So Many People Want to See Michelle Obama’s Portrait They Had to Move It to a Bigger Room

Attendance at the National Portrait Gallery has been off the charts since the Obamas' official portraits were unveiled last month.

Amy Sherald, Michelle LaVaughn Robinson Obama (2018). Courtesy of the National Portrait Gallery, Smithsonian Institution.
Amy Sherald, Michelle LaVaughn Robinson Obama (2018). Courtesy of the National Portrait Gallery, Smithsonian Institution.

Amy Sherald’s official portrait of former First Lady Michelle Obama has been such a hit among visitors to the Smithsonian’s National Portrait Gallery in Washington, DC, that the museum has been forced to relocate it to a more spacious room.

The NPG announced the move earlier this month, on Twitter. Previously displayed along with other recent acquisitions on the first floor, the striking painting can now be seen in the 20th-Century Americans galleries on the third level.

“We always planned to have the portrait on long-term view, and relocated the work to the third floor sooner than anticipated to provide a more spacious viewing experience due to the high volume of visitors,” a representative of the museum told artnet News in an email. “A fun fact, this work is now off of the Great Hall, which was the home to Lincoln’s second inaugural ball, and was at one time the longest room in America! It was also used as a hospital during the Civil War, where Walt Whitman was one of many who helped nurse soldiers back to life.”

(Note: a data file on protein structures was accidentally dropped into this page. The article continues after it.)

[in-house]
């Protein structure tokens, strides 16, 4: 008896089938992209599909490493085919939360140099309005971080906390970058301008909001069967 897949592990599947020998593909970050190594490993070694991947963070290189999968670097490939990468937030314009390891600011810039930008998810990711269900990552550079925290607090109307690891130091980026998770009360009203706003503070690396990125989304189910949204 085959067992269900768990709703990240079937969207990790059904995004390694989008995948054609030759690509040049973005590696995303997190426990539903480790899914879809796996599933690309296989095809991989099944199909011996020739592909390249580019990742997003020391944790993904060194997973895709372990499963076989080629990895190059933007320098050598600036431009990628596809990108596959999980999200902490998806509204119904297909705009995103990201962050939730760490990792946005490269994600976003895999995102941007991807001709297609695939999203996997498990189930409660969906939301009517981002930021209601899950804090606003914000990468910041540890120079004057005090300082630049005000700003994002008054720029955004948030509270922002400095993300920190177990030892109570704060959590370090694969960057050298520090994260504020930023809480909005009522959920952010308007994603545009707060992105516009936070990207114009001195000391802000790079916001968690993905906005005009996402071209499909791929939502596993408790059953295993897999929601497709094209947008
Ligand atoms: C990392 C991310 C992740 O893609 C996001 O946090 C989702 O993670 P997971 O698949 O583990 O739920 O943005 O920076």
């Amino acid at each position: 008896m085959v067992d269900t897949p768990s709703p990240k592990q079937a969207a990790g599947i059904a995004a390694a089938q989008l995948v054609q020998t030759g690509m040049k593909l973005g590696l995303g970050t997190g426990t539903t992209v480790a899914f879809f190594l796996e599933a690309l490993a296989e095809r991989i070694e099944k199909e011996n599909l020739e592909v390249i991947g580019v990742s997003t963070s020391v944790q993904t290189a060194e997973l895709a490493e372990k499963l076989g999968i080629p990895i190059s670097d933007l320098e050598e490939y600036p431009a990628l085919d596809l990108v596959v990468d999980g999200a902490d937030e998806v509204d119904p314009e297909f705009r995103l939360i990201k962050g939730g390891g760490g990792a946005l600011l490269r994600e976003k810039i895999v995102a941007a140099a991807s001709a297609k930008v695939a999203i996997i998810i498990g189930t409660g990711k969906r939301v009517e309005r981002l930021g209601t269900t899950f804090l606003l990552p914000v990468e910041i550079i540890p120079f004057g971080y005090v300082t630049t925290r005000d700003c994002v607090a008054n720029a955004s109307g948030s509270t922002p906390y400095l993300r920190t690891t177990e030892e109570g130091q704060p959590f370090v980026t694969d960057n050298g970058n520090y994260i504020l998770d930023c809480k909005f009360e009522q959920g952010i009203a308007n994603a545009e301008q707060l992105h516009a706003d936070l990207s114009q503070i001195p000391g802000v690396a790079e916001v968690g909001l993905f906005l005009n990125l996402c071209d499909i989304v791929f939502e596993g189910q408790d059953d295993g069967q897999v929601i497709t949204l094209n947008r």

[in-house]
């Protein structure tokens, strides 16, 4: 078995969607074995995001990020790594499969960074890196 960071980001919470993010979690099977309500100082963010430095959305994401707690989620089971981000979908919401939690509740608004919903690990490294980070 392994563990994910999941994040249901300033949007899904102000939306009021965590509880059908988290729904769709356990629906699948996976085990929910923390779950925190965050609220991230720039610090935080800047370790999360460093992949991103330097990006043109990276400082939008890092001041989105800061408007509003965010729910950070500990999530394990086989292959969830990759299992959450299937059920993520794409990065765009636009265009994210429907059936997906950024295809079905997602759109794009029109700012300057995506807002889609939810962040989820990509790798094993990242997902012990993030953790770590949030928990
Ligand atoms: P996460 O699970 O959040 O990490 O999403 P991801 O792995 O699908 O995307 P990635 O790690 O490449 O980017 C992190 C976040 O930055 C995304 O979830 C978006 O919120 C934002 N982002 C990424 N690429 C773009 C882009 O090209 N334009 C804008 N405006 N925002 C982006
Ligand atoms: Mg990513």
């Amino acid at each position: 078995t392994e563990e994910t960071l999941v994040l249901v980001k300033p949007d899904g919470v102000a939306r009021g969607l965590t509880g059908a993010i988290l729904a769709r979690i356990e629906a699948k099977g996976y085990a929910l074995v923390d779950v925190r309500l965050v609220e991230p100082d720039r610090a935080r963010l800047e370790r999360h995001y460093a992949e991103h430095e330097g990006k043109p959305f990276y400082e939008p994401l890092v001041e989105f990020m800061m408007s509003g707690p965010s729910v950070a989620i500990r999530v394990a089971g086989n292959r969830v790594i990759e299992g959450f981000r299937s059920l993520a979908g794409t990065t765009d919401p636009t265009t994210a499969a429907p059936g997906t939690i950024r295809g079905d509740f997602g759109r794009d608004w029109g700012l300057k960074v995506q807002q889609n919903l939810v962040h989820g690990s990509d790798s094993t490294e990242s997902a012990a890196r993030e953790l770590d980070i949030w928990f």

Sherald’s piece, with its use of her signature gray tones for the first lady’s skin, was unveiled alongside Kehinde Wiley‘s unusually colorful portrait of former President Barack Obama, seated in front of a leafy green background. Critics and social media commentators have had their issues with the works, but the response from museum visitors has been overwhelming.

Even though the portraits only went on view February 12, midway through an already-short month, the NPG saw its highest monthly visitor total in three years, according to the museum. Among the 176,700 visitors, 50,024 of them passed though the museum doors on President’s Weekend alone—an over 300 percent increase over the same holiday weekend the previous year.

Kehinde Wiley, Barack Obama (2018). Courtesy of the National Portrait Gallery.

Kehinde Wiley, Barack Obama (2018). Courtesy of the National Portrait Gallery.

And the uptick in attendance doesn’t appear to be slowing any time soon. CNN reported that the museum welcomed nearly 45,000 visitors between last Thursday and Sunday.

The limelight is also spilling over onto Sherald, who, it was announced yesterday, is joining Hauser & Wirth gallery. The artist’s first major solo museum exhibition opens at the Contemporary Art Museum St. Louis in May.

Donna Hines & I made a pilgrimage today and we were delighted to wait in line behind this fellow art lover & hopeful patriot.

Posted by Ben Hines on Thursday, March 1, 2018

Among those captivated by Sherald’s majestic vision of Obama was a two-year-old girl named Parker Curry. A photograph of her staring in awe at the canvas went viral on social media earlier this month, and Obama later met with the toddler, dancing with her to Taylor Swift’s “Shake It Off.”

“[Parker] believes Michelle Obama is a queen, and she wants to be a queen as well,” the girl’s mother, Jessica Curry told CNN. “As a female and as a girl of color, It’s really important that I show her people who look like her that are doing amazing things and are making history so that she knows she can do it.”

Sherald and Wiley are the first African American artists to be commissioned to create official portraits of the first lady and the president.


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